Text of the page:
Generally speaking, your credit score is one of the main focal points when underwriting your mortgage application. Your credit score influences the credit that’s available to you and the terms available to you. It is a vital part of your credit profile that can affect interest rates and other terms of your loan, ultimately affecting your monthly payment.
When you apply for any kind of financing, lenders want to know exactly what risk they would be taking by loaning money. Lenders order credit reports on potential borrowers to help evaluate payment histories and future ability to repay the loan. The report is important because it gives a number that summarizes your credit risk, based on a snapshot of your situation at a particular point in time.
Credit scores are often called “FICO Scores” because most credit bureau scores used in the U.S. are produced from software developed by FICO (Fair Isaac and Company). But, it’s important to understand that not every credit score you can buy online is a true FICO Score.
The most widely used credit score is the FICO score, which was created by the Fair Isaac Corporation. Lenders use this score to help make billions of yearly credit decisions. Fair Isaac calculates FICO scores based solely on information in consumer credit reports maintained at the credit reporting agencies. FICO credit scores range from 300 to 850 and are calculated by a mathematical equation that evaluates many pieces of information from your credit report. By comparing this information to the patterns in hundreds of thousands of past credit reports, the score estimates your level of future credit risk.
Individual credit scores are calculated from a compilation of several different pieces of credit data in your personal profile. This data is grouped into five categories – payment history, amounts owed, length of credit history, new credit, and typed of credit used.
Your credit score considers both positive and negative information in your credit report. Late payments, collections, and bankruptcies will lower your score, but establishing or re-establishing a good track record of making payments on time will raise your score.
The FICO Score carries a different name at each of the credit reporting agencies. Even though created by different agencies, each score is developed using the same methods by Fair Isaac, and have been rigorously tested to ensure they provide the most accurate picture of credit risk possible. Three of the more popular credit reporting agencies utilized are Equifax, Experian, and TransUnion, and as previously stated they are all based upon the methods established by Fair Isaac.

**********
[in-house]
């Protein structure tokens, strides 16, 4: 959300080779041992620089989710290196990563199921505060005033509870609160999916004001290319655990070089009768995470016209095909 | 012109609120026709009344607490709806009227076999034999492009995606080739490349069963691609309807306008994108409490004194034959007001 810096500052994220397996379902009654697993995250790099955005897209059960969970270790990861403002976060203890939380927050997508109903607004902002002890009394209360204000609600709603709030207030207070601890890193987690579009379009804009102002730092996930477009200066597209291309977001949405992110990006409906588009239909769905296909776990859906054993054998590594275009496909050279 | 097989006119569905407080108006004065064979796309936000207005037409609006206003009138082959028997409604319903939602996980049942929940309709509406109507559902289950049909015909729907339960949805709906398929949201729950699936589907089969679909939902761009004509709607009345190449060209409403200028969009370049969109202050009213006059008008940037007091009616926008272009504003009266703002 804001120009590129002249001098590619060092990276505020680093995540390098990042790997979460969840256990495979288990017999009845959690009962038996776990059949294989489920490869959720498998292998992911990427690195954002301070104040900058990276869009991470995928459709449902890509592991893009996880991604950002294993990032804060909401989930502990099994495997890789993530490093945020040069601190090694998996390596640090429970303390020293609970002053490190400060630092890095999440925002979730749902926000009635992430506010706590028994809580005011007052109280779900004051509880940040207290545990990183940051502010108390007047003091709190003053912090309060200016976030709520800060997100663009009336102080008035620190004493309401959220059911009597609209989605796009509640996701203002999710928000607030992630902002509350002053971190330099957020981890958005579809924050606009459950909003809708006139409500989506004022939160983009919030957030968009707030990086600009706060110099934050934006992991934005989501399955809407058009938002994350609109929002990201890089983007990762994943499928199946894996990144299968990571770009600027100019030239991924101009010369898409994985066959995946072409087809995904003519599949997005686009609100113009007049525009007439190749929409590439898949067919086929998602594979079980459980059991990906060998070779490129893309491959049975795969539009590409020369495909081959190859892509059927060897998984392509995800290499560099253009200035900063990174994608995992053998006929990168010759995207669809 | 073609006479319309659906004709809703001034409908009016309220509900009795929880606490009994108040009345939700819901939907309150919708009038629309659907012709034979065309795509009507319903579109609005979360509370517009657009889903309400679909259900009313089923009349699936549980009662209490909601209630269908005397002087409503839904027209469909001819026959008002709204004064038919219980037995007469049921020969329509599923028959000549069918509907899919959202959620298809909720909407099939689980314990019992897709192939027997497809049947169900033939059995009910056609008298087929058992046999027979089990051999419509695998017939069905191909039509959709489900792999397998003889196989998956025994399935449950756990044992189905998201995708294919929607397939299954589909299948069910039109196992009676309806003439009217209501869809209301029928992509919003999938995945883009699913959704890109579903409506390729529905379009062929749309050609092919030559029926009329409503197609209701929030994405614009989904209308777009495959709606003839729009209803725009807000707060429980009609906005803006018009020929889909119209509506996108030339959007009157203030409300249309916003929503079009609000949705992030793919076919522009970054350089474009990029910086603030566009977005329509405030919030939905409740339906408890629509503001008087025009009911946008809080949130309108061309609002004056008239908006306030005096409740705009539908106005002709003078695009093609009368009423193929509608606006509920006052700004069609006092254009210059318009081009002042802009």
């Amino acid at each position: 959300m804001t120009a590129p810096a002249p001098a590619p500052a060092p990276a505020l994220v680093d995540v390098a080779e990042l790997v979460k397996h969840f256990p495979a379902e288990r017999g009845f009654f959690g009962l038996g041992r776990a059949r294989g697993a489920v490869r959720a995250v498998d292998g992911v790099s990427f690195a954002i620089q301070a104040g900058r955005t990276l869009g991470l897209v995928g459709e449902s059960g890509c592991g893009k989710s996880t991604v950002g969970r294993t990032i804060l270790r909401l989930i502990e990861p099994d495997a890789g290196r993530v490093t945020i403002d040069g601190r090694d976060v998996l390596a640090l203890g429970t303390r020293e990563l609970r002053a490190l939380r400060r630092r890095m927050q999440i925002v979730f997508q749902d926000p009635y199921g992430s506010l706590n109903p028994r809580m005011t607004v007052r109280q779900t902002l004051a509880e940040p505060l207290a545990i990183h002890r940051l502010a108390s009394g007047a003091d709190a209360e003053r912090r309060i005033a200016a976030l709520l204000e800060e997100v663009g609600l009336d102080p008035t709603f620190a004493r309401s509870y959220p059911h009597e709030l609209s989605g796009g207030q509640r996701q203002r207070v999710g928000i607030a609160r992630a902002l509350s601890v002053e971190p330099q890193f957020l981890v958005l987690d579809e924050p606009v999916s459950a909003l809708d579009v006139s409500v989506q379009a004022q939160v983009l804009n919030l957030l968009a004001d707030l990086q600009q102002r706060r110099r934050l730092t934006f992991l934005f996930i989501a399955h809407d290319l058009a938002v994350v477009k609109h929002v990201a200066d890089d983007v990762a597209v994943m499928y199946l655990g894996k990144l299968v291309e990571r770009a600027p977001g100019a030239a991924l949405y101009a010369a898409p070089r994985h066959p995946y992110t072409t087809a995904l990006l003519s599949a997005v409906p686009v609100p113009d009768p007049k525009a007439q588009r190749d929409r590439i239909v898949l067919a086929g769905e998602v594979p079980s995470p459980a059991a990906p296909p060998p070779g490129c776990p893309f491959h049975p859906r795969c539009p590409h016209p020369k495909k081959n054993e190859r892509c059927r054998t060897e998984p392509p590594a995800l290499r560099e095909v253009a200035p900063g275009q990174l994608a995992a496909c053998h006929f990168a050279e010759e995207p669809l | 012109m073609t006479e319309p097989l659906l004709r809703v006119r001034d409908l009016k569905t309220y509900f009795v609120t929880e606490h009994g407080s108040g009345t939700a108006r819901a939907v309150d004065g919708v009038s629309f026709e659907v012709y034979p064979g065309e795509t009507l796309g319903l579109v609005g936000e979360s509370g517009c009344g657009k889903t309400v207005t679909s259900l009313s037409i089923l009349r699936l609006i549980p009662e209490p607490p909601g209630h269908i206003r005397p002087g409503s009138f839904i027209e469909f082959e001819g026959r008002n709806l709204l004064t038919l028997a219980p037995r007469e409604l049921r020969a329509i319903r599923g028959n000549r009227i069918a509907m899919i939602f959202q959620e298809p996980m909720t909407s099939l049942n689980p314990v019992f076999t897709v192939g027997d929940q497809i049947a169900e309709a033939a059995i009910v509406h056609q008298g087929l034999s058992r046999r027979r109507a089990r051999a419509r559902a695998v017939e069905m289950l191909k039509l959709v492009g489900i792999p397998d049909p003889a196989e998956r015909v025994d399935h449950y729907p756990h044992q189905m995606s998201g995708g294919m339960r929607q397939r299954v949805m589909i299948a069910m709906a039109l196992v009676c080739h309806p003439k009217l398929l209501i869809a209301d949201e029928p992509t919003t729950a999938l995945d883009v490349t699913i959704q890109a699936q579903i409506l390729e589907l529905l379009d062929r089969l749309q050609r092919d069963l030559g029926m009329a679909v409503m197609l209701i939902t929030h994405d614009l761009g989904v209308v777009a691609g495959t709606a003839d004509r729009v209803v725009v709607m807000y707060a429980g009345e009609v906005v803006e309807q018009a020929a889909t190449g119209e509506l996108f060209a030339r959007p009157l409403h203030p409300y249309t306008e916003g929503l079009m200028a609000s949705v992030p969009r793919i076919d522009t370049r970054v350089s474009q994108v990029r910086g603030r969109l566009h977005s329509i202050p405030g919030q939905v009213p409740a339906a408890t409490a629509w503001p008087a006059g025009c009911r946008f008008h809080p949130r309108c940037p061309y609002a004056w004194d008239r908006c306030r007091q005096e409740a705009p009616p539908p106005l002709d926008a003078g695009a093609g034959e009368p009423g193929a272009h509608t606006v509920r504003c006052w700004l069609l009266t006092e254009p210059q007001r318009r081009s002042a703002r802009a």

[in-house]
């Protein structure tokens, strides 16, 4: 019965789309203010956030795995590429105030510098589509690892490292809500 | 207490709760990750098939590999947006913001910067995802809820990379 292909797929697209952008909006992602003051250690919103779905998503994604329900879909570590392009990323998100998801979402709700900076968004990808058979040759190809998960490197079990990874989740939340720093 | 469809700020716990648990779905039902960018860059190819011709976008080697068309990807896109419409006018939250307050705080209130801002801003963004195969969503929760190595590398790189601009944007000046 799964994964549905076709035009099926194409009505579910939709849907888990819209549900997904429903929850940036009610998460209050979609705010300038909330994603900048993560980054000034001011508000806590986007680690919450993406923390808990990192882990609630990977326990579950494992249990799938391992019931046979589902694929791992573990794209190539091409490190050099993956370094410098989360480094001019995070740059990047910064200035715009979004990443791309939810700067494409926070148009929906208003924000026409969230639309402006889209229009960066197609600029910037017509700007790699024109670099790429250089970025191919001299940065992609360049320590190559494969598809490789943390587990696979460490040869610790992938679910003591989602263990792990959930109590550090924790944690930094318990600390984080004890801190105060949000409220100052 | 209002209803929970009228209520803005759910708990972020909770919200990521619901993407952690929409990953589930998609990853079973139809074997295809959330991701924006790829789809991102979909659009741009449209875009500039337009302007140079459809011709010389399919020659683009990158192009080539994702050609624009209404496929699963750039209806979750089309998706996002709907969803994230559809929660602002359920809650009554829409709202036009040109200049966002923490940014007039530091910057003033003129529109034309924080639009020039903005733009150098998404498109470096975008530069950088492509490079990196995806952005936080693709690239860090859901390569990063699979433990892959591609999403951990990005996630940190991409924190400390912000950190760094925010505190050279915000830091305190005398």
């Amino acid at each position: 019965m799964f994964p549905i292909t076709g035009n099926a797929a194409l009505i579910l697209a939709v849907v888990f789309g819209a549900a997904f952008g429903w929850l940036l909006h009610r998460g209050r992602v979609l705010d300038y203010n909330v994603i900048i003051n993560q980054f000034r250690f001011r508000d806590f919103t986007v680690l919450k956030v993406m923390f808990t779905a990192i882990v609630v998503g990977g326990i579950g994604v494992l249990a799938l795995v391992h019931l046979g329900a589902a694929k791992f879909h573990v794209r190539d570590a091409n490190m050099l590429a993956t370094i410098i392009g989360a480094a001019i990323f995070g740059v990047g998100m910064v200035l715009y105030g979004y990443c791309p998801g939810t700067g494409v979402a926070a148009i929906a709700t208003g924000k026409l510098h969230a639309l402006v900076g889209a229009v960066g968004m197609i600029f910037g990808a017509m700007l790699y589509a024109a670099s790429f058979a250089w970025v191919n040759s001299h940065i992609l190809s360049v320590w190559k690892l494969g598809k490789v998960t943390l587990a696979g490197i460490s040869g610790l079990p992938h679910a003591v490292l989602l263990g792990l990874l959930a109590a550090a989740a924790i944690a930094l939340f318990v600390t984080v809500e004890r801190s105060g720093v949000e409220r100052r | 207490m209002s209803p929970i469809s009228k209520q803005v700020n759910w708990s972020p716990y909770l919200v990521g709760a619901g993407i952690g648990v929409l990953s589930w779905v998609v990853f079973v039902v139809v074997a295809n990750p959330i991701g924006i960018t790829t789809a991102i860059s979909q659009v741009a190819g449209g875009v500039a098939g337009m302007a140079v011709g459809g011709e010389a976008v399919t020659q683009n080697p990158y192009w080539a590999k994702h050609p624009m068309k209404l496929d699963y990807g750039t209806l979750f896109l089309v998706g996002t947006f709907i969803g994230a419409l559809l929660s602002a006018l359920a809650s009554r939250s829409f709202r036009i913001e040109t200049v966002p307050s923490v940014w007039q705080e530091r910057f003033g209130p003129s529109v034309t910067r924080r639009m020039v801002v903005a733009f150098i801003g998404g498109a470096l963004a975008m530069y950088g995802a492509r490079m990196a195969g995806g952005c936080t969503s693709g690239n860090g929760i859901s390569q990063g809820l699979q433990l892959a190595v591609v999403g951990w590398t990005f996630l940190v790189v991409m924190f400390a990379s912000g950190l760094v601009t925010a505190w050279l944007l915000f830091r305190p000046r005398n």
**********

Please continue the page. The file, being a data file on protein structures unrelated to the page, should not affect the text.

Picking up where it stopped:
Credit scores theoretically have a range between 300 and 850. However, in reality the vast majority of the public will fall within the 580-750 range. The higher your score, the lower the risk you are generally associated to be. But no score says whether a specific individual will be a “good” or “bad” customer.
While many lenders use credit scores to help make lending decisions, each lender has its own strategy, including the level of risk it finds acceptable for a given product. There is no single industry wide “cutoff score” used by all lenders and there are many additional factors that lenders use to determine your actual interest rates.
It’s important to note that repairing bad credit isn’t an exact science and it takes time – there is not a quick way to fix a credit score. In fact, out of all of the ways to improve credit scores, quick fix efforts are the most likely to backfire, so beware of any advice that claims to improve your credit score fast. The best advice for rebuilding credit is to manage it responsibly over time. If you haven’t done that, then you need to repair your credit history before you see credit score improvement.
When a score is calculated from your credit report, the credit reporting agency will also provide up to five reasons for that particular score. It is important to realize that these reasons are usually negative, because it is giving the reasons why the credit score isn’t higher. For a very high score, it can include those positive reasons contributing to that score.
In order for your score to be calculated, your credit report with the bureau from which you want your score must contain enough recent information on which to base your credit score. Generally, that means you must have at least one account that has been open for six months or longer, and at least one account that has been reported to the credit reporting agency within the last six months.
You have three credit scores – one for each of the three credit bureaus: Equifax, TransUnion and Experian. The score from each credit reporting agency considers only the data in your credit report at that agency, and your scores may be different at each of the agencies. If your scores differ, it’s probably because each of your creditors do not report to each of the three agencies.